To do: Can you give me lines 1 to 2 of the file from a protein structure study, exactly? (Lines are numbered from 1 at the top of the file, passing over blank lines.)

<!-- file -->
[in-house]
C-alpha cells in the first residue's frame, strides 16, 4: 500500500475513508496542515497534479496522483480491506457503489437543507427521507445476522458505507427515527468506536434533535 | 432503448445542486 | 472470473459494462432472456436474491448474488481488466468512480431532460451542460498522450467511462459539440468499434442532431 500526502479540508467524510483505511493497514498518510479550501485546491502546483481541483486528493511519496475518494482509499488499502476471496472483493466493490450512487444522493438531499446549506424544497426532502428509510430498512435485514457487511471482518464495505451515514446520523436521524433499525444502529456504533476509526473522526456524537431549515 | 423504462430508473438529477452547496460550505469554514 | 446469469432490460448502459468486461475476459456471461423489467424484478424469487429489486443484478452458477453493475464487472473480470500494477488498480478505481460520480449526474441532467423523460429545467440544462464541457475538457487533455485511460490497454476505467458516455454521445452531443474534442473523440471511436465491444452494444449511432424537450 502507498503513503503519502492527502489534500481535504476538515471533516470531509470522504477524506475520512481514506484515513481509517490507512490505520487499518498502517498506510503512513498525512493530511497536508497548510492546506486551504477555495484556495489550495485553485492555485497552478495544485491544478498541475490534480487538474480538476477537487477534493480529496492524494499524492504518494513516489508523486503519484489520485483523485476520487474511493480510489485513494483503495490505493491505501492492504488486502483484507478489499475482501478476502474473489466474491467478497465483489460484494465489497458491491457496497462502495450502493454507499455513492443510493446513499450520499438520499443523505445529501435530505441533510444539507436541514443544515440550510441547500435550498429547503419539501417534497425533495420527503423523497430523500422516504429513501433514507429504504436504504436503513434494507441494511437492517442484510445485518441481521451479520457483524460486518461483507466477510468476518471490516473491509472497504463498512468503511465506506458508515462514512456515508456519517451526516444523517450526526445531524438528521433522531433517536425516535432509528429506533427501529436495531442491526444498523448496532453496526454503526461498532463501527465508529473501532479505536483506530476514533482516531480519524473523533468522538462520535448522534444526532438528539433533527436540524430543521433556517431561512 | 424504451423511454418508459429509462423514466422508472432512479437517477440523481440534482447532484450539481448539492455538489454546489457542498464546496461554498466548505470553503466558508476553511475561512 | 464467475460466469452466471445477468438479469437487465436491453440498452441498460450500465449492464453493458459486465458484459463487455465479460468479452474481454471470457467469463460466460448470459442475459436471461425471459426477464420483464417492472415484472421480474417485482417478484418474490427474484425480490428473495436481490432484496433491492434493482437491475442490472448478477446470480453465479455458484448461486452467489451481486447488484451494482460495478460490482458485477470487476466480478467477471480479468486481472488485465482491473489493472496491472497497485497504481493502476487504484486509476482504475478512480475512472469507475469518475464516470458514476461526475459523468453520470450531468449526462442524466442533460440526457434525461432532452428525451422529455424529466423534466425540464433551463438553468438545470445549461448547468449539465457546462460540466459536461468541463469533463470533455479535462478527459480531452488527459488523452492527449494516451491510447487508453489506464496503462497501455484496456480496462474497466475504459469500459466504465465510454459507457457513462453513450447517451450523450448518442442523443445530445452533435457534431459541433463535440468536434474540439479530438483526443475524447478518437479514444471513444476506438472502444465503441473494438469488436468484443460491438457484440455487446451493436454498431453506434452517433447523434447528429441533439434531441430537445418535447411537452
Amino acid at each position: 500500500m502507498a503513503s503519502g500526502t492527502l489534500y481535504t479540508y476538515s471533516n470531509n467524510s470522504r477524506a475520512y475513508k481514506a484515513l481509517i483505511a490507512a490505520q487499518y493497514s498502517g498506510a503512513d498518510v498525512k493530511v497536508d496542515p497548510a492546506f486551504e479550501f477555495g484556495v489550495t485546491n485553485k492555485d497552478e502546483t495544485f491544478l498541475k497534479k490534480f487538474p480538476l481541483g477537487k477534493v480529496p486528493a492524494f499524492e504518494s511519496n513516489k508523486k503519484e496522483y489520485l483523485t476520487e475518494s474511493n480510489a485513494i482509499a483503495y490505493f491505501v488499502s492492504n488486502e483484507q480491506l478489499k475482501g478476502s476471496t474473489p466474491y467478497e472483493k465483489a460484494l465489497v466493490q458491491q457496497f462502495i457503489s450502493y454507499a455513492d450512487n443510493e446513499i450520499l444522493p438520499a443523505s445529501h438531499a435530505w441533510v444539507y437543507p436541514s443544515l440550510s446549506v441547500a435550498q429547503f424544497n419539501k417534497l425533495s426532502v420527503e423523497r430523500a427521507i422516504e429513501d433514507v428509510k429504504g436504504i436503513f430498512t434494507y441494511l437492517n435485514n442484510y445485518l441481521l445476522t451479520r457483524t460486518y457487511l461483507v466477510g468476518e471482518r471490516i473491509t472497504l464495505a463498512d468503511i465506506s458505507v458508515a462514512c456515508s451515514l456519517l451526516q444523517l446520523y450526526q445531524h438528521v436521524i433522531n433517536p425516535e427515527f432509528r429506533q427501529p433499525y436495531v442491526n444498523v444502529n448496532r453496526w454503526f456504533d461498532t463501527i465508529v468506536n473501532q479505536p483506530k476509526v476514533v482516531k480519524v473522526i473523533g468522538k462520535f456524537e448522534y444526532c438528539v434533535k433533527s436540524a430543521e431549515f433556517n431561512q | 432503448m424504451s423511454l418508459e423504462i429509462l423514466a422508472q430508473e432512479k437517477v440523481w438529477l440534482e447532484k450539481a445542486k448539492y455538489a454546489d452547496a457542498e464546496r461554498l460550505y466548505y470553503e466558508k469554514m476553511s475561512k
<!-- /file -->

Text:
[in-house]
C-alpha cells in the first residue's frame, strides 16, 4: 500500500475513508496542515497534479496522483480491506457503489437543507427521507445476522458505507427515527468506536434533535 | 432503448445542486 | 472470473459494462432472456436474491448474488481488466468512480431532460451542460498522450467511462459539440468499434442532431 500526502479540508467524510483505511493497514498518510479550501485546491502546483481541483486528493511519496475518494482509499488499502476471496472483493466493490450512487444522493438531499446549506424544497426532502428509510430498512435485514457487511471482518464495505451515514446520523436521524433499525444502529456504533476509526473522526456524537431549515 | 423504462430508473438529477452547496460550505469554514 | 446469469432490460448502459468486461475476459456471461423489467424484478424469487429489486443484478452458477453493475464487472473480470500494477488498480478505481460520480449526474441532467423523460429545467440544462464541457475538457487533455485511460490497454476505467458516455454521445452531443474534442473523440471511436465491444452494444449511432424537450 502507498503513503503519502492527502489534500481535504476538515471533516470531509470522504477524506475520512481514506484515513481509517490507512490505520487499518498502517498506510503512513498525512493530511497536508497548510492546506486551504477555495484556495489550495485553485492555485497552478495544485491544478498541475490534480487538474480538476477537487477534493480529496492524494499524492504518494513516489508523486503519484489520485483523485476520487474511493480510489485513494483503495490505493491505501492492504488486502483484507478489499475482501478476502474473489466474491467478497465483489460484494465489497458491491457496497462502495450502493454507499455513492443510493446513499450520499438520499443523505445529501435530505441533510444539507436541514443544515440550510441547500435550498429547503419539501417534497425533495420527503423523497430523500422516504429513501433514507429504504436504504436503513434494507441494511437492517442484510445485518441481521451479520457483524460486518461483507466477510468476518471490516473491509472497504463498512468503511465506506458508515462514512456515508456519517451526516444523517450526526445531524438528521433522531433517536425516535432509528429506533427501529436495531442491526444498523448496532453496526454503526461498532463501527465508529473501532479505536483506530476514533482516531480519524473523533468522538462520535448522534444526532438528539433533527436540524430543521433556517431561512 | 424504451423511454418508459429509462423514466422508472432512479437517477440523481440534482447532484450539481448539492455538489454546489457542498464546496461554498466548505470553503466558508476553511475561512 | 464467475460466469452466471445477468438479469437487465436491453440498452441498460450500465449492464453493458459486465458484459463487455465479460468479452474481454471470457467469463460466460448470459442475459436471461425471459426477464420483464417492472415484472421480474417485482417478484418474490427474484425480490428473495436481490432484496433491492434493482437491475442490472448478477446470480453465479455458484448461486452467489451481486447488484451494482460495478460490482458485477470487476466480478467477471480479468486481472488485465482491473489493472496491472497497485497504481493502476487504484486509476482504475478512480475512472469507475469518475464516470458514476461526475459523468453520470450531468449526462442524466442533460440526457434525461432532452428525451422529455424529466423534466425540464433551463438553468438545470445549461448547468449539465457546462460540466459536461468541463469533463470533455479535462478527459480531452488527459488523452492527449494516451491510447487508453489506464496503462497501455484496456480496462474497466475504459469500459466504465465510454459507457457513462453513450447517451450523450448518442442523443445530445452533435457534431459541433463535440468536434474540439479530438483526443475524447478518437479514444471513444476506438472502444465503441473494438469488436468484443460491438457484440455487446451493436454498431453506434452517433447523434447528429441533439434531441430537445418535447411537452